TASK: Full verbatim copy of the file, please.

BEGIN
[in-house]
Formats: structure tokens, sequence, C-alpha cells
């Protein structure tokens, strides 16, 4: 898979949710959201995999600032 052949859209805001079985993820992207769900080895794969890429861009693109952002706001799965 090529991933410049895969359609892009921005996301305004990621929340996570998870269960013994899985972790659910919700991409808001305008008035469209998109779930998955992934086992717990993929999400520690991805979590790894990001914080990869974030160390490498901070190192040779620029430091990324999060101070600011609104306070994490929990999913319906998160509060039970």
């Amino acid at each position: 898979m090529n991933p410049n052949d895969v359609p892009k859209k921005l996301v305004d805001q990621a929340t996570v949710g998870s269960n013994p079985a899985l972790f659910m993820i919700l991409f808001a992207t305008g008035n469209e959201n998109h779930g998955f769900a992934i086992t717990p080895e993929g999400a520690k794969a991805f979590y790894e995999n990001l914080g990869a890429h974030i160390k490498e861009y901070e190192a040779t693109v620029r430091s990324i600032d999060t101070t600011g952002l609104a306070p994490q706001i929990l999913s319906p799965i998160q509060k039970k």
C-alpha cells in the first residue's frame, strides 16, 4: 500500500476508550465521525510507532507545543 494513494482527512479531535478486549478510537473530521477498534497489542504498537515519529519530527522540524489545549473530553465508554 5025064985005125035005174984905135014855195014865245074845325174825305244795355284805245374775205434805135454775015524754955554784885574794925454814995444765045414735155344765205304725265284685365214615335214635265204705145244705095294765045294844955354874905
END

[in-house]
Formats: structure tokens, sequence, C-alpha cells
């Protein structure tokens, strides 16, 4: 898979949710959201995999600032 052949859209805001079985993820992207769900080895794969890429861009693109952002706001799965 090529991933410049895969359609892009921005996301305004990621929340996570998870269960013994899985972790659910919700991409808001305008008035469209998109779930998955992934086992717990993929999400520690991805979590790894990001914080990869974030160390490498901070190192040779620029430091990324999060101070600011609104306070994490929990999913319906998160509060039970």
């Amino acid at each position: 898979m090529n991933p410049n052949d895969v359609p892009k859209k921005l996301v305004d805001q990621a929340t996570v949710g998870s269960n013994p079985a899985l972790f659910m993820i919700l991409f808001a992207t305008g008035n469209e959201n998109h779930g998955f769900a992934i086992t717990p080895e993929g999400a520690k794969a991805f979590y790894e995999n990001l914080g990869a890429h974030i160390k490498e861009y901070e190192a040779t693109v620029r430091s990324i600032d999060t101070t600011g952002l609104a306070p994490q706001i929990l999913s319906p799965i998160q509060k039970k």
C-alpha cells in the first residue's frame, strides 16, 4: 500500500476508550465521525510507532507545543 494513494482527512479531535478486549478510537473530521477498534497489542504498537515519529519530527522540524489545549473530553465508554 5025064985005125035005174984905135014855195014865245074845325174825305244795355284805245374775205434805135454775015524754955554784885574794925454814995444765045414735155344765205304725265284685365214615335214635265204705145244705095294765045294844955354874905